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  #16 (permalink)  
Old 09-30-2005, 03:27 PM
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Hey Jeff...you got a PM

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Old 09-30-2005, 07:41 PM
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You are probably better off without that lathe. It's a LeBlond Heavy Duty, somewhere between 1930 to 1950 vintage.

The thing that caught my eye in your previous post was the comment that you turned the compond dial several times with a consistant 100 graduations backlash.

1. Probably the dial you were watching had 200 or 250 graduations in one revolution. If you found 100 grads of revolution on a 200 grad dial; it means the screw/nut is one-half worn out. New, this lathe probably had only 4 grads or .004 inch backlash.

2. Typically, the compound screw gets far less use (and therefore wear) than does the crossfeed screw. .100 inch backlash in the crossfeed screw/nut doesn't surprise me on a lathe this old, but that much backlash in the compound screw/nut indicates a lot of use!

Best regards,

Mike
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Old 09-30-2005, 10:31 PM
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Quote:
Originally Posted by Beenaway2long
Grouch
The machine part is relatively cheap. Wait till ya buy the tooling for any of these machine tools!!!! You'll have 2-3 times the machine cost wrapped up in tooling. Then you have all your measuring tools....
I can easily believe that. I looked around at chucks and "accessories" before going to look at the lathe. Most looked like they would take some time and skill to build from scratch.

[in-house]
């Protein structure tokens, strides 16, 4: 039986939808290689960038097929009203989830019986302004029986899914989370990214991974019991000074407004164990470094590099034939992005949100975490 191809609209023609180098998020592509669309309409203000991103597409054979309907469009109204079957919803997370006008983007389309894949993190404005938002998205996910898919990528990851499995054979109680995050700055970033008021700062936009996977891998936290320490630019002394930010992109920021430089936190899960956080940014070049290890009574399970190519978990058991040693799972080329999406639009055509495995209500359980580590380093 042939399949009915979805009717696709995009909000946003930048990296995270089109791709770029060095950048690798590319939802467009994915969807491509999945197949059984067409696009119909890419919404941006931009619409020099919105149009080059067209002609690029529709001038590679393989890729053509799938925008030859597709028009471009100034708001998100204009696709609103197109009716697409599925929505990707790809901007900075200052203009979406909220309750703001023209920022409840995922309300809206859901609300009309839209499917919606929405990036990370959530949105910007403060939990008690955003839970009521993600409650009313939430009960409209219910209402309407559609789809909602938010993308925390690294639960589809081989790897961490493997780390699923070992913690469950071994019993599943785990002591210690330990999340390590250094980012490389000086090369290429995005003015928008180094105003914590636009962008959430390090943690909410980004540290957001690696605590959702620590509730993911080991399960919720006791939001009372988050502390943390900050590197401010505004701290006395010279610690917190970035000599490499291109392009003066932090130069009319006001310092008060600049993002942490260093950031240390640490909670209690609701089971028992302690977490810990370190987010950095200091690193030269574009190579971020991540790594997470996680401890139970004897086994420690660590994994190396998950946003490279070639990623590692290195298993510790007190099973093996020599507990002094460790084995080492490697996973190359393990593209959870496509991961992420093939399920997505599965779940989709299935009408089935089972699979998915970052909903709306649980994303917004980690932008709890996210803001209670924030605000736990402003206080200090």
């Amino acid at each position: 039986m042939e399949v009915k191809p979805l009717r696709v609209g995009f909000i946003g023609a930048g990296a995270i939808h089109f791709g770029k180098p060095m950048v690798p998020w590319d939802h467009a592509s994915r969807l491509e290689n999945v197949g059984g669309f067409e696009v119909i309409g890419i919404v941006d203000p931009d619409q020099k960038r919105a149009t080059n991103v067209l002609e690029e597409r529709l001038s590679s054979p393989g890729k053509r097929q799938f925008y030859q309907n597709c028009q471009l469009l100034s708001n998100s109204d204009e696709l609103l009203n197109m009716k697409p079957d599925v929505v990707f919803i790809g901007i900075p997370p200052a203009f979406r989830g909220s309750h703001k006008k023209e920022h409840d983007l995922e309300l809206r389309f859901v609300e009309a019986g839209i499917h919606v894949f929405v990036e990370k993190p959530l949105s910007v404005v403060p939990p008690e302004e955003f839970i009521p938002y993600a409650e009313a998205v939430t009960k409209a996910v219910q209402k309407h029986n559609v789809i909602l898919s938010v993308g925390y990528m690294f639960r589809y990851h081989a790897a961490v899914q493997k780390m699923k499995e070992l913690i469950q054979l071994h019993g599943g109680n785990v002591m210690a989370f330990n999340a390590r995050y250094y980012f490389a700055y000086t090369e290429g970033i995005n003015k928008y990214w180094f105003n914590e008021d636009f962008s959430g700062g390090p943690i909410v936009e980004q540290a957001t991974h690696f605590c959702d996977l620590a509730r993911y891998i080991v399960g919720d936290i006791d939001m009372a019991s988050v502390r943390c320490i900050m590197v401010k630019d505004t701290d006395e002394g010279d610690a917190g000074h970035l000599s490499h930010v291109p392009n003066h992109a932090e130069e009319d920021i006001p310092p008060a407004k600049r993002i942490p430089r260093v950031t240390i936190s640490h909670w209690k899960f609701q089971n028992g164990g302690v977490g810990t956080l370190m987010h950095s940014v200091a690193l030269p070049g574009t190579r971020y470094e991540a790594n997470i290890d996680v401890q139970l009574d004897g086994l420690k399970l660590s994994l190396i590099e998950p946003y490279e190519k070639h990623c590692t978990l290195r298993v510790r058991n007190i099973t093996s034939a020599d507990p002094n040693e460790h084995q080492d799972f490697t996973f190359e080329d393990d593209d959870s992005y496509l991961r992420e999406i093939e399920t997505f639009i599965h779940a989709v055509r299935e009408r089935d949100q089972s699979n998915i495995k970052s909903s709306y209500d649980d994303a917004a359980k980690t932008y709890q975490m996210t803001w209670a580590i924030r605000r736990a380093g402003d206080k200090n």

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Originally Posted by oldred
Been, Yep one thing leads to another, it's an addiction if you are doing it on a hobby level as it seems that old bugaboo "if I had this to go with that then I could do this" is always popping up. No doubt about it it's a whole separate game if doing it for a hobby and one machine like a lathe is only the beginning but my lathe and mill are my most prized tools and for someone who enjoys building/rebuilding his own gadgets and tools I highly recommend them.
It looks like I'm going to have to try building that multimachine. Using the machined surfaces of an engine block to bootstrap a precision metal working tool is just an appealing idea.

Quote:
Originally Posted by mister honey
The thing that caught my eye in your previous post was the comment that you turned the compond dial several times with a consistant 100 graduations backlash.
I think I had the wrong handle.

Quote:
Originally Posted by mister honey
1. Probably the dial you were watching had 200 or 250 graduations in one revolution. If you found 100 grads of revolution on a 200 grad dial; it means the screw/nut is one-half worn out. New, this lathe probably had only 4 grads or .004 inch backlash.
I remember seeing the number 360 on the dial, but can't remember if that was the highest number. I was mainly looking for differences as I held my finger against the slide to feel when it began moving while I watched the dial and cranked it back.
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Old 10-05-2005, 10:36 AM
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Quote:
Originally Posted by grouch
It looks like I'm going to have to try building that multimachine. Using the machined surfaces of an engine block to bootstrap a precision metal working tool is just an appealing idea.
This sounds interesting, do you have a link to more information on this multimachine?

Thanks,
Ryan
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  #20 (permalink)  
Old 10-05-2005, 01:27 PM
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Quote:
Originally Posted by snod83
This sounds interesting, do you have a link to more information on this multimachine?

Thanks,
Ryan
multimachine -- DIY open source machining

Quite a bit has taken place in the yahoo group messages (link in first post of thread above) since that thread, so check both.
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